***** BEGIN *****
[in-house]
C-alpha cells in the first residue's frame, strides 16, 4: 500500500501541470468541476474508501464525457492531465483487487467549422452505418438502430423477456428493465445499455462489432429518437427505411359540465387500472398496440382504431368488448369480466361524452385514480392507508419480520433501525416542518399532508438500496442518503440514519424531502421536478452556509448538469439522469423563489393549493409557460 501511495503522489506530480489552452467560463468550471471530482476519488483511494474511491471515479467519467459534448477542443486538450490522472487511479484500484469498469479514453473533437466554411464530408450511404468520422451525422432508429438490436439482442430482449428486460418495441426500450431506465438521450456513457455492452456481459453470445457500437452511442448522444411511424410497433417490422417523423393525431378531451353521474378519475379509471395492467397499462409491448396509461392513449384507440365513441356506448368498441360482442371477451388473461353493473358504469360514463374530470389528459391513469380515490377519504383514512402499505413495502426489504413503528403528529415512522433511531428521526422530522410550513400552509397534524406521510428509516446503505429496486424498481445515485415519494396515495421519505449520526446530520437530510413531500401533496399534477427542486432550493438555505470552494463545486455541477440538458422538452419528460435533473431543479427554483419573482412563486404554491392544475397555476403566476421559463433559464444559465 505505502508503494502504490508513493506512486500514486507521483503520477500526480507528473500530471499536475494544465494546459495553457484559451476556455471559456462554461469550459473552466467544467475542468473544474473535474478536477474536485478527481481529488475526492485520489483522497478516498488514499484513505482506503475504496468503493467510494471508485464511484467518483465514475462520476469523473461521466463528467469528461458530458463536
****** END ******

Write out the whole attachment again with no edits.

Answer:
[in-house]
C-alpha cells in the first residue's frame, strides 16, 4: 500500500501541470468541476474508501464525457492531465483487487467549422452505418438502430423477456428493465445499455462489432429518437427505411359540465387500472398496440382504431368488448369480466361524452385514480392507508419480520433501525416542518399532508438500496442518503440514519424531502421536478452556509448538469439522469423563489393549493409557460 501511495503522489506530480489552452467560463468550471471530482476519488483511494474511491471515479467519467459534448477542443486538450490522472487511479484500484469498469479514453473533437466554411464530408450511404468520422451525422432508429438490436439482442430482449428486460418495441426500450431506465438521450456513457455492452456481459453470445457500437452511442448522444411511424410497433417490422417523423393525431378531451353521474378519475379509471395492467397499462409491448396509461392513449384507440365513441356506448368498441360482442371477451388473461353493473358504469360514463374530470389528459391513469380515490377519504383514512402499505413495502426489504413503528403528529415512522433511531428521526422530522410550513400552509397534524406521510428509516446503505429496486424498481445515485415519494396515495421519505449520526446530520437530510413531500401533496399534477427542486432550493438555505470552494463545486455541477440538458422538452419528460435533473431543479427554483419573482412563486404554491392544475397555476403566476421559463433559464444559465 505505502508503494502504490508513493506512486500514486507521483503520477500526480507528473500530471499536475494544465494546459495553457484559451476556455471559456462554461469550459473552466467544467475542468473544474473535474478536477474536485478527481481529488475526492485520489483522497478516498488514499484513505482506503475504496468503493467510494471508485464511484467518483465514475462520476469523473461521466463528467469528461458530458463536